I have to start this post by saying how grateful I am to Isabelle over at Gallic Books for having me on this tour, and for gifting me this wonderful book.
I loved The Elegance of the Hedgehog so much that I couldn’t resist this one! Huge Muriel fan here!!
Having read it in French I can also only praise Alison Anderson for a fabulous translation.
The temples and teahouses of Kyoto are the scene of a Frenchwoman’s emotional awakening in the stunning fifth novel by international bestseller Muriel Barbery.
Rose has turned 40, but has barely begun to live. When the Japanese father she never knew dies and she finds herself an orphan, she leaves France for Kyoto to hear the reading of his will.
In the days before Haru’s last wishes are revealed, his former assistant, Paul, takes Rose on a tour of the temples, gardens and eating places of this unfamiliar city. Initially a reluctant tourist and awkward guest in her late father’s home, Rose gradually comes to discover Haru’s legacy through the itinerary he set for her, finding gifts greater than she had ever imagined.
This stunning novel from international bestseller Muriel Barbery is a mesmerising story of second chances, of beauty born out of grief and roses grown from ashes.
“A single rose is every rose”
This short beauty (only 140 pages!) is a philosophical prowess: it forces you to question and reflect on so many different aspects that it puts you in a state of transcendence…
I’m not going to lie the first time I read it I wasn’t sure, so I read it again, in a calm and solitary manner, far away from all possible distractions, and then, it simply hit me.
What a powerful and beautiful read! Utterly thought provoking, and pure poetry, Muriel’s style is, as always, stunning and I can’t praise her enough!
So cleverly crafted, this book is a wonderful ode to Japan, with each chapter beginning by a Japanese tale, somehow matching Rose’s own journey in this unknown country.
Rose is such a grabbing character, enigmatic botanist, she has a very skewed and warped version of life and of herself. You dive into her psyche and the incredible journey she embarks on.
She flies to Kyoto to hear the reading of her father’s, Haru, will. Little did she know that he’d asked his assistant, Paul, to take her round on a tour of the city, and that this tour will trigger a rift in her.
“How many people ever come to know their father through the child he once was?”
She never had a father in her life, but somehow there’s always been a link between them that she will get to discover. By following the path he wished for her through the temples, she gets to familiarise herself with his legacy, whilst freeing herself of the shackles of her existence.
Full of compelling metaphors, allegories and other “figures de style“, this beautiful and touching story is bound to make you question your life and beyond… “If a person is not ready to suffer, they are not ready to live” that’s quite something to think about…
Similarly to a flower, Rose will feel her corolla grow, expand, in the hope of anchoring some roots. As she goes from temple to temple, meet extraordinary people who knew her father, she manages to distance herself from this unhappiness that grabbed her one day and never left, from her mother’s melancholy and sorrow that clearly defined her, from the absence she’s always lived with.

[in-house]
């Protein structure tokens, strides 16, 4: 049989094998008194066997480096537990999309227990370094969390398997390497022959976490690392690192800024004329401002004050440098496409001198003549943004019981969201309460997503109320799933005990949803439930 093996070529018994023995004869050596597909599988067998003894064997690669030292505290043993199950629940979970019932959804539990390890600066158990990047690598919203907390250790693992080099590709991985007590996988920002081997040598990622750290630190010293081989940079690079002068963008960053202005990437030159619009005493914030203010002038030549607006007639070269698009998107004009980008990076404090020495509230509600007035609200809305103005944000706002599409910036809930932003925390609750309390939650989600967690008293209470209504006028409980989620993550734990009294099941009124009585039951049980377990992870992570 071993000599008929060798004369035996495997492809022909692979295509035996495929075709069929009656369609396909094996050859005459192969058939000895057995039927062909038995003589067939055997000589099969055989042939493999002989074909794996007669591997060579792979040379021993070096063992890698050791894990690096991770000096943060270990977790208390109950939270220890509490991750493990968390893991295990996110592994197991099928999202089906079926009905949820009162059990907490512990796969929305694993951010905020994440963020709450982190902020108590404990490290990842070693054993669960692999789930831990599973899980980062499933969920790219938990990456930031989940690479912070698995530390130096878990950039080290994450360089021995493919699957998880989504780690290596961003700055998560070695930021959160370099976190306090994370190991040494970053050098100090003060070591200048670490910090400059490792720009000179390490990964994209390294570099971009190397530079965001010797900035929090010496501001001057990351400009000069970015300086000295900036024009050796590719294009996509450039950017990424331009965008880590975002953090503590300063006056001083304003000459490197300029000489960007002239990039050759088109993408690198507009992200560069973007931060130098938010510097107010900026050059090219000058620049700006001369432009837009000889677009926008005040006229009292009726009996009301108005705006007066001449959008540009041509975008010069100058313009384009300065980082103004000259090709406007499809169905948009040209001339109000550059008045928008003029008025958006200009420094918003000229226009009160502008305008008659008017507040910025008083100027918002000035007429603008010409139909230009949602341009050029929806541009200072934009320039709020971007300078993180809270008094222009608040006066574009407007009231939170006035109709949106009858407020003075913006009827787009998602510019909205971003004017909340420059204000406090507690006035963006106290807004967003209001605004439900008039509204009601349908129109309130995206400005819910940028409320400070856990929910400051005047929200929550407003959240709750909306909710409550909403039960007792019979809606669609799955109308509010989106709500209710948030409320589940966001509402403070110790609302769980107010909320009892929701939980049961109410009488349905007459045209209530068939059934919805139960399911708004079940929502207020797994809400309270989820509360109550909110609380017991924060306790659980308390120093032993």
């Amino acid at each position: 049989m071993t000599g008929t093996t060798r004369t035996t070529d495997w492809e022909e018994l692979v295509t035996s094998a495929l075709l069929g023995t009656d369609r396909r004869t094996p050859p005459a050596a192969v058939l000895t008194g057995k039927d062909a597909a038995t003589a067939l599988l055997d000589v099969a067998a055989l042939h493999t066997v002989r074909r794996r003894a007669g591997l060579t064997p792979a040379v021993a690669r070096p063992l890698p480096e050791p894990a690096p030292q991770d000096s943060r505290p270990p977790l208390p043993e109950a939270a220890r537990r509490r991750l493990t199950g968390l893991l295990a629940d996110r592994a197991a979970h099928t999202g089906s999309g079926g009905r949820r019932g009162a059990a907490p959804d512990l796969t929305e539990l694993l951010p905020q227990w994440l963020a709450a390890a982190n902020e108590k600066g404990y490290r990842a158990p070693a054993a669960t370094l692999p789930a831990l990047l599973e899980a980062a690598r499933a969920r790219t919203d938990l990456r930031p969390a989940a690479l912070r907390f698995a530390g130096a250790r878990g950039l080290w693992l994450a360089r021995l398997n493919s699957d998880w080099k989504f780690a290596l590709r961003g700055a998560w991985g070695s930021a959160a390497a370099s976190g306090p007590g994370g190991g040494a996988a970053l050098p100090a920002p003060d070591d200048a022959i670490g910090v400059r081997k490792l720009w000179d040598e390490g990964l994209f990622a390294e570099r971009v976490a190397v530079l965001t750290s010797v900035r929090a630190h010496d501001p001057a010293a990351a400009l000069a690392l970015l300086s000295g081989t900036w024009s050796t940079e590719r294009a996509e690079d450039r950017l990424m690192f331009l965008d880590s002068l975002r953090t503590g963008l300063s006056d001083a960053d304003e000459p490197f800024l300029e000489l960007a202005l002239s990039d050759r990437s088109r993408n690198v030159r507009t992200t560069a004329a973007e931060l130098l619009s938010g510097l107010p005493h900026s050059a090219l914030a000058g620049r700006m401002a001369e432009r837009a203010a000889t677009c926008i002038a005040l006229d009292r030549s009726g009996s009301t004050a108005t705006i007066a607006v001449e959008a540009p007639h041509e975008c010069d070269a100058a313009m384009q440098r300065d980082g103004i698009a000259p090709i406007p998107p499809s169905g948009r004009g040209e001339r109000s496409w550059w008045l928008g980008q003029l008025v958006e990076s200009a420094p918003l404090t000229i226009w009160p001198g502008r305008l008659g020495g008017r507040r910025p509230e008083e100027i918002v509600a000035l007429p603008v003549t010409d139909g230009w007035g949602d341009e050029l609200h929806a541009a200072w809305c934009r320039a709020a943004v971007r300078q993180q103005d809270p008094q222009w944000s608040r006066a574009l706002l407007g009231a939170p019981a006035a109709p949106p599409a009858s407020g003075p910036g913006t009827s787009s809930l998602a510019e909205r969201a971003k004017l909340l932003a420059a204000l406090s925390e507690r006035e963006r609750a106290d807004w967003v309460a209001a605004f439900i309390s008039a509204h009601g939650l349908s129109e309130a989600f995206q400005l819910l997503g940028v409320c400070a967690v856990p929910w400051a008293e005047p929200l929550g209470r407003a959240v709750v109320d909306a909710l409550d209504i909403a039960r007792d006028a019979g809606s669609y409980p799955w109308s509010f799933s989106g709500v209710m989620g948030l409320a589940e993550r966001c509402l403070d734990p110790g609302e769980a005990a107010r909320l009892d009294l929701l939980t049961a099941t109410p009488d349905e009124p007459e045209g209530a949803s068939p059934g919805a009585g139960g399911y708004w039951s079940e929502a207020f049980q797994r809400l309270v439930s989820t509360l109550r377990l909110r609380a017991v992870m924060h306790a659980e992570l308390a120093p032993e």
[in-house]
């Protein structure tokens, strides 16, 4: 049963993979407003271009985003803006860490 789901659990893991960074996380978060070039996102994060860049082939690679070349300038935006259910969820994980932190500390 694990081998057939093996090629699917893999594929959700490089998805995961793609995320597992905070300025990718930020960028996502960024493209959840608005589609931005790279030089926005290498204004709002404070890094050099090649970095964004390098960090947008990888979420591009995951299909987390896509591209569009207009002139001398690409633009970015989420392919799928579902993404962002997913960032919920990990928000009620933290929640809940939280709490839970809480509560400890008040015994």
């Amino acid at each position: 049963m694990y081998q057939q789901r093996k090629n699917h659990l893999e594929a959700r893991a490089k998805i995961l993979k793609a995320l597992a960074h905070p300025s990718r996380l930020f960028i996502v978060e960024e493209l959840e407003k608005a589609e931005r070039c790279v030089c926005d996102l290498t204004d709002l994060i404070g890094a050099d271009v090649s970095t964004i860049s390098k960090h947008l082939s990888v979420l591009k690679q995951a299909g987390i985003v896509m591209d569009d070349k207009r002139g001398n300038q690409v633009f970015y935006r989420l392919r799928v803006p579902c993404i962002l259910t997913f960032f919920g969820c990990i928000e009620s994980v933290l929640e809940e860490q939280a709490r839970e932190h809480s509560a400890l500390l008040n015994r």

“You have to die a first time in order to be truly born”.
Rose’s voyage pushes grief and mourning to the forefront of the mind. To discover who she is, she has to embrace what she has lost: grieving the loss of her mother, her grandmother, the death of her father, along with the missed opportunity of ever having a relationship with him, the loss of her childhood, of who she once was… acceptance is the key but it isn’t a painless task for a person who has never allowed themselves to feel.
From the food to people and places, the experience is far from anodyne. Muriel’s divine words will transport you to this foreign and spiritual land, through time, space and memory, unlocking feelings alongside Rose.
There is so much more that I could say but I do not want to spoil this lyrical wonder for you! The only way is to pick up a copy (why not directly there to support Gallic Books, it’s out on 23rd of September : https://belgraviabooks.com/product/a-single-rose) and experience it for yourself.
When I finished it the second time, it left me the opposite of speechless… in need of discoursing on, dissecting and analysing it!
So when you pick it up, please, please write to me to discuss it! I can’t wait to know what everyone else thinks!
I will simply leave you with what I might refer to as my favorite quote (but there are just so many to choose from that triggered something in me that I cannot be certain) “the mere fact of being alive means that all the risks have already been taken”.
–About the Author – Muriel Barbery–
Muriel Barbery is a former lecturer in philosophy and the author of four previous novels, including the IMPAC-shortlisted multimillion-copy bestseller The Elegance of the Hedgehog. Published in France in 2006 and in the UK in 2008, the novel was translated in 44 countries, selling more than 10 million copies worldwide, and was described by Le Figaro as ‘the publishing phenomenon of the decade’. Muriel drew on her own experience of living in Kyoto, where she was a writer in residence at the Villa Kujoyama for two years. She has also lived in Amsterdam and Paris and now lives in the French countryside.
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